Is the ASA unfairly scrutinising gambling ads?

By Nicole Abbott
Following a number of recent disagreements with the Advertising Standards Authority, the gambling industry seems to have gained a bad reputation for producing misleading advertisements which depict the apparent “glamorisation” of betting.

This issue has become inflamed by the media, which has credited the ASA’s statements that BGO’s advertisement starring Verne Troyer, was deceptive because “the overall impression of the ad was that the man’s wealth was derived from his gambling wins, which viewers could also achieve”.

While it is important for bookmakers to be honest to their customers, making money is a possibility when betting – indeed, it is the main attraction for many of the players. In fact, many advertisements glamorise their products or services to attract customers, and this is arguably the definition of advertising. So why are the ASA, and indeed certain news reporting websites, so appalled by betting ads?

Gambling Insider asked Steve Donoughue, CEO at and regular contributor to Gambling Insider, including previous features on the demonisation of the gambling industry, to give us his opinion:

“The recent spate of ASA rulings appear to be taking concerns about the negative influence of gambling advertising to an as of yet unheard of degree. Will we soon have them suggesting that just to show people having fun while gambling is a direct cause of addiction?

“They banned an obviously comical BGO advert where the little-person casino boss was living the luxurious lifestyle because it ‘suggested that gambling could be a way to achieve financial security’. They banned a Sky Bet advert where a voiceover refers to the character as one minute doing the recycling and the next he’s a rock star, because they thought it broke the rules against showing gambling as enhancing the personal qualities of those gambling. In both cases the ASA, in my humble opinion, have over-stepped the mark, interpreted the rules far too extremely and should be called out for it.

“Or maybe the ASA should only allow gambling advertising where Ray Winstone gets repeated hit in the face by cricket bat while hymns are sung because then we would all know where we stand. Gambling is fun, you can win money. These are facts, just as much as the obverse is and we should be allowed to at least show it.

“The reason why the ASA is taking the proverbial is because, as I have said many times before, gambling is toxic politically. The lobby against fixed odds betting terminals, which sectors of the gambling industry fund, is spreading its odour into every crevice of the State’s interaction with gambling. The ASA is just responding to political pressure, directly or indirectly.

“Unfortunately it’s all too symptomatic of Post Truth world we live in. Evidence is not necessary, just some militant ex-addicts and the commercially vindictive, to cause a fuss over what is now the catch-all phrase “potential harm”. Hence why we’ve got the talk of banning gambling adverts pre-watershed, just in case the very thought of gambling during daylight hours made small children breach all our age-verification rules and blow their pocket money on some online bingo.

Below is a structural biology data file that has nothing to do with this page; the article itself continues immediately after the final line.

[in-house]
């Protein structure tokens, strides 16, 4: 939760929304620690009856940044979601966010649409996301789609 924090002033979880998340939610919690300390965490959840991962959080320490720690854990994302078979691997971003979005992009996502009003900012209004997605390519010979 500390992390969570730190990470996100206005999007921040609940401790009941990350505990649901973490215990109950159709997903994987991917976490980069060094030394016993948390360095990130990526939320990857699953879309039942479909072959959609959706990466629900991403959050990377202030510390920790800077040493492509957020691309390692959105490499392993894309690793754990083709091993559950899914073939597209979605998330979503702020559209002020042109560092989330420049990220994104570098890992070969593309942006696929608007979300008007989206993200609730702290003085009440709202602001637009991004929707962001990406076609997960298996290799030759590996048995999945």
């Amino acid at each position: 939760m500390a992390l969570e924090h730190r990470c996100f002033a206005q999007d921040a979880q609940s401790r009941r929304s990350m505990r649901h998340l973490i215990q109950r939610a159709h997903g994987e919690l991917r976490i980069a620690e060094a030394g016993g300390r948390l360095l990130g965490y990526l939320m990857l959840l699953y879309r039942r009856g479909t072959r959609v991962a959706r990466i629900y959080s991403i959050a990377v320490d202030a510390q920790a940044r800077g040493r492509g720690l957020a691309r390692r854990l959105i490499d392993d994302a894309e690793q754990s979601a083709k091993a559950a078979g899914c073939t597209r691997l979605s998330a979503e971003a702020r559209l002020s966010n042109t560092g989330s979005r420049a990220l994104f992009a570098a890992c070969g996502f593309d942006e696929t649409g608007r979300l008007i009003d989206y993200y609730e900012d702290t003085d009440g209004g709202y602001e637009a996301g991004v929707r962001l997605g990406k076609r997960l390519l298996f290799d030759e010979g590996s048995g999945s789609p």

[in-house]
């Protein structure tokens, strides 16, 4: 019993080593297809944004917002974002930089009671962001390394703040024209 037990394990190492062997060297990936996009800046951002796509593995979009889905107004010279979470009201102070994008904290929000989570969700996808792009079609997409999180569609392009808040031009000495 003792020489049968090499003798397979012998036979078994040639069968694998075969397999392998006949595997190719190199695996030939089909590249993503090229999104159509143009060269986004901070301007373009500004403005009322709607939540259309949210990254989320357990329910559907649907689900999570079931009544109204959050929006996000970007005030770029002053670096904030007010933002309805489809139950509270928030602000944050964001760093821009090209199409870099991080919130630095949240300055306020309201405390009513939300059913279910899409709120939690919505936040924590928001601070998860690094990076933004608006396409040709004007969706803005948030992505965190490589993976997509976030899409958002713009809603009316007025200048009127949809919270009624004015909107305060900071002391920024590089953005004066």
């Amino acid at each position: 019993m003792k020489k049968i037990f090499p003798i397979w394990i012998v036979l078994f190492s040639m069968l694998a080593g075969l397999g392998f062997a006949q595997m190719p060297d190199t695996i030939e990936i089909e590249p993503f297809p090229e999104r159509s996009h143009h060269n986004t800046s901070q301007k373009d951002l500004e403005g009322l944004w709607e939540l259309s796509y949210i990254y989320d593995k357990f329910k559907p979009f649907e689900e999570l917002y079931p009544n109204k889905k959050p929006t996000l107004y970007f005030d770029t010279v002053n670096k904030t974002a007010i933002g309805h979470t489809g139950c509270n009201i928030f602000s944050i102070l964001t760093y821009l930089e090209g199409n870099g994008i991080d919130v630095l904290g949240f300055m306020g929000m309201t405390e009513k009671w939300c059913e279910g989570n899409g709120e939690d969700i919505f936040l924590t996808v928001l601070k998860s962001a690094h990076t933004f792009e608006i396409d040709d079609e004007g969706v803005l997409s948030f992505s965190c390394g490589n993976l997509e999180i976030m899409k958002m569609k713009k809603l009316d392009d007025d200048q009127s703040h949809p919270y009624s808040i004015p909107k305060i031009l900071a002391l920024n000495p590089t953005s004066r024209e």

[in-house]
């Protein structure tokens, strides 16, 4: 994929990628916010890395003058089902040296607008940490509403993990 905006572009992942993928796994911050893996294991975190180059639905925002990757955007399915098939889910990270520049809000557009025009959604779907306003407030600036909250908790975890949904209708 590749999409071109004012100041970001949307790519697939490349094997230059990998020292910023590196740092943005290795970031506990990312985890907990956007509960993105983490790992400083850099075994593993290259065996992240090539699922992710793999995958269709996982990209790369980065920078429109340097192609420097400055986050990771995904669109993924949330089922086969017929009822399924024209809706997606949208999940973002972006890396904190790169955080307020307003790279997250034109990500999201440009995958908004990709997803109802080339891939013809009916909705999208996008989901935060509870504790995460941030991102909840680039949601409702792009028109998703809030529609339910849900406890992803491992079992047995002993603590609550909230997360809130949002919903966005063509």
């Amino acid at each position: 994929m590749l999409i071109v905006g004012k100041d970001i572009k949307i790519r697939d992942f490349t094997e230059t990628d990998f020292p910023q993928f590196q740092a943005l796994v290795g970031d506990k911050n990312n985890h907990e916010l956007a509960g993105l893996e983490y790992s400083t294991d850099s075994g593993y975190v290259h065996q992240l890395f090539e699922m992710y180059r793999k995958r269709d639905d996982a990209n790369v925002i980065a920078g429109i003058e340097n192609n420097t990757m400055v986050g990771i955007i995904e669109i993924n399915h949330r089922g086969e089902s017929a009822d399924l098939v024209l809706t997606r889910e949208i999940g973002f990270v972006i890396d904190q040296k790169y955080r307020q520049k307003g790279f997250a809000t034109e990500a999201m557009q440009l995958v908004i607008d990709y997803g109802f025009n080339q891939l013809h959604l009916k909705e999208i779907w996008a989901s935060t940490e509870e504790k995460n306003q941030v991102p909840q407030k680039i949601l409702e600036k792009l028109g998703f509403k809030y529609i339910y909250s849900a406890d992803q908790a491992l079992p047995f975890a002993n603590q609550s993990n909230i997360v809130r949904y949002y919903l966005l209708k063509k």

“The tide is definitely turning to one of reaction and unfortunately as an industry we don’t seem to be motivated to fight it.

“An analogy of where we are heading is that, rather than forcing people to wear seat belts in their cars, we should just ban them from starting them as every car is a potential road traffic accident waiting to happen. The analogy breaks down though when you consider a) there is a lot more research into why people crash their cars, b) crash victims still don’t call for the banning of cars and c) bicycle users don’t act like idiots and demand cars are taken off the road. Ok, maybe not c), but you get the picture.

“No one is suggesting that gambling advertising should tell untruths or overly glamorise it as an activity. But surely there must be some understanding that people have a basic intelligence and that a vaguely amusing/surreal advert is not going to cause them to suddenly become addicted. Now if the ASA can show us evidence of where Verne Troyer dressed as a hip hop casino boss cavorting with Paris Hilton has caused someone to sell their possessions and stake it all on the 3.30 at Kempton Park I will take this all back. But I’m pretty certain, this is just some middle class sneering at gambling combined with a laziness to listen to science and reason. Unfortunate that it is a regulator that has to show these failings, that’s what we usually expect off our politicians.”

Regarding the recent banning of BGO’s advert, the ASA have stated: “We have strict gambling advertising rules in place to protect consumers, in particular young and vulnerable people. As we’ve done in these recent cases, we will take firm action where the rules are broken”.

Rather than brainwashing viewers into believing that gambling holds the promise of a glamorous lifestyle, it is far more likely that bookmakers are attempting to create playful, comedic, entertaining advertisements, which may appeal to the fun-loving and responsible gamblers of the world. Perhaps the ASA and the media should give the public more credit.


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